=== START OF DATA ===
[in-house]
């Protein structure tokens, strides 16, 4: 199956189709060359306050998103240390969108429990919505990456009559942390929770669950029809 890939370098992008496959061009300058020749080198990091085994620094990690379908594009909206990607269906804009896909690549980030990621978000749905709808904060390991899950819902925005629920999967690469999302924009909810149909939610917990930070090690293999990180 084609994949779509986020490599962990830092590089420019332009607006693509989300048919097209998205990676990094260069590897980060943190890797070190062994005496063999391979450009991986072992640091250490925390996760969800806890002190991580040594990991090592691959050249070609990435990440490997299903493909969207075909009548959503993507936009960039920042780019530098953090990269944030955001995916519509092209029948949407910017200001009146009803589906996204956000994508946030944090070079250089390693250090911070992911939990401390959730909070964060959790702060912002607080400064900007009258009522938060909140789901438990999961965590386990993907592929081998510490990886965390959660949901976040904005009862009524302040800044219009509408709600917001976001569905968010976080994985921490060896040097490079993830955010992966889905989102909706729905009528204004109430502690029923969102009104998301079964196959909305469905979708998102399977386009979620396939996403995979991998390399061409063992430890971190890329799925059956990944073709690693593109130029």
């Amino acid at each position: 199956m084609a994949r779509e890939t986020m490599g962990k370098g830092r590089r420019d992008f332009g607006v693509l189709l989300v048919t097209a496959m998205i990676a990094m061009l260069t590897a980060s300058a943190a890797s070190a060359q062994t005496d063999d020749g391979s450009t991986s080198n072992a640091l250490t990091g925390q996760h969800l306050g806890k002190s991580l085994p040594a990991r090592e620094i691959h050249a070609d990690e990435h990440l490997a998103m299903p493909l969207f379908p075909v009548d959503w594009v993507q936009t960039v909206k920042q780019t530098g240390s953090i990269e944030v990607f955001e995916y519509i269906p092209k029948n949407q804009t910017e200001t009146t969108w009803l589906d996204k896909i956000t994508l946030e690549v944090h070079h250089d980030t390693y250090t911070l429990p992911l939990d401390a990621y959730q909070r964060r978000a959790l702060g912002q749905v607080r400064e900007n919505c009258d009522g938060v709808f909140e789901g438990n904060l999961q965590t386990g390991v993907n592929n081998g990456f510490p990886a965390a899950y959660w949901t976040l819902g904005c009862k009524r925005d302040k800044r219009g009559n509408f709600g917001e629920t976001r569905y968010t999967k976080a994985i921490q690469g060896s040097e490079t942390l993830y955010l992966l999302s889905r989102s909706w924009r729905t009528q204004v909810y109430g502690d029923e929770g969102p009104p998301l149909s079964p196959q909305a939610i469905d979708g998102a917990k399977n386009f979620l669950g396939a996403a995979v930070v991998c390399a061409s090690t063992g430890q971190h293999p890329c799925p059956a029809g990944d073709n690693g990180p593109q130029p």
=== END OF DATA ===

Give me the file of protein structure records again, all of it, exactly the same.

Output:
[in-house]
């Protein structure tokens, strides 16, 4: 199956189709060359306050998103240390969108429990919505990456009559942390929770669950029809 890939370098992008496959061009300058020749080198990091085994620094990690379908594009909206990607269906804009896909690549980030990621978000749905709808904060390991899950819902925005629920999967690469999302924009909810149909939610917990930070090690293999990180 084609994949779509986020490599962990830092590089420019332009607006693509989300048919097209998205990676990094260069590897980060943190890797070190062994005496063999391979450009991986072992640091250490925390996760969800806890002190991580040594990991090592691959050249070609990435990440490997299903493909969207075909009548959503993507936009960039920042780019530098953090990269944030955001995916519509092209029948949407910017200001009146009803589906996204956000994508946030944090070079250089390693250090911070992911939990401390959730909070964060959790702060912002607080400064900007009258009522938060909140789901438990999961965590386990993907592929081998510490990886965390959660949901976040904005009862009524302040800044219009509408709600917001976001569905968010976080994985921490060896040097490079993830955010992966889905989102909706729905009528204004109430502690029923969102009104998301079964196959909305469905979708998102399977386009979620396939996403995979991998390399061409063992430890971190890329799925059956990944073709690693593109130029």
């Amino acid at each position: 199956m084609a994949r779509e890939t986020m490599g962990k370098g830092r590089r420019d992008f332009g607006v693509l189709l989300v048919t097209a496959m998205i990676a990094m061009l260069t590897a980060s300058a943190a890797s070190a060359q062994t005496d063999d020749g391979s450009t991986s080198n072992a640091l250490t990091g925390q996760h969800l306050g806890k002190s991580l085994p040594a990991r090592e620094i691959h050249a070609d990690e990435h990440l490997a998103m299903p493909l969207f379908p075909v009548d959503w594009v993507q936009t960039v909206k920042q780019t530098g240390s953090i990269e944030v990607f955001e995916y519509i269906p092209k029948n949407q804009t910017e200001t009146t969108w009803l589906d996204k896909i956000t994508l946030e690549v944090h070079h250089d980030t390693y250090t911070l429990p992911l939990d401390a990621y959730q909070r964060r978000a959790l702060g912002q749905v607080r400064e900007n919505c009258d009522g938060v709808f909140e789901g438990n904060l999961q965590t386990g390991v993907n592929n081998g990456f510490p990886a965390a899950y959660w949901t976040l819902g904005c009862k009524r925005d302040k800044r219009g009559n509408f709600g917001e629920t976001r569905y968010t999967k976080a994985i921490q690469g060896s040097e490079t942390l993830y955010l992966l999302s889905r989102s909706w924009r729905t009528q204004v909810y109430g502690d029923e929770g969102p009104p998301l149909s079964p196959q909305a939610i469905d979708g998102a917990k399977n386009f979620l669950g396939a996403a995979v930070v991998c390399a061409s090690t063992g430890q971190h293999p890329c799925p059956a029809g990944d073709n690693g990180p593109q130029p």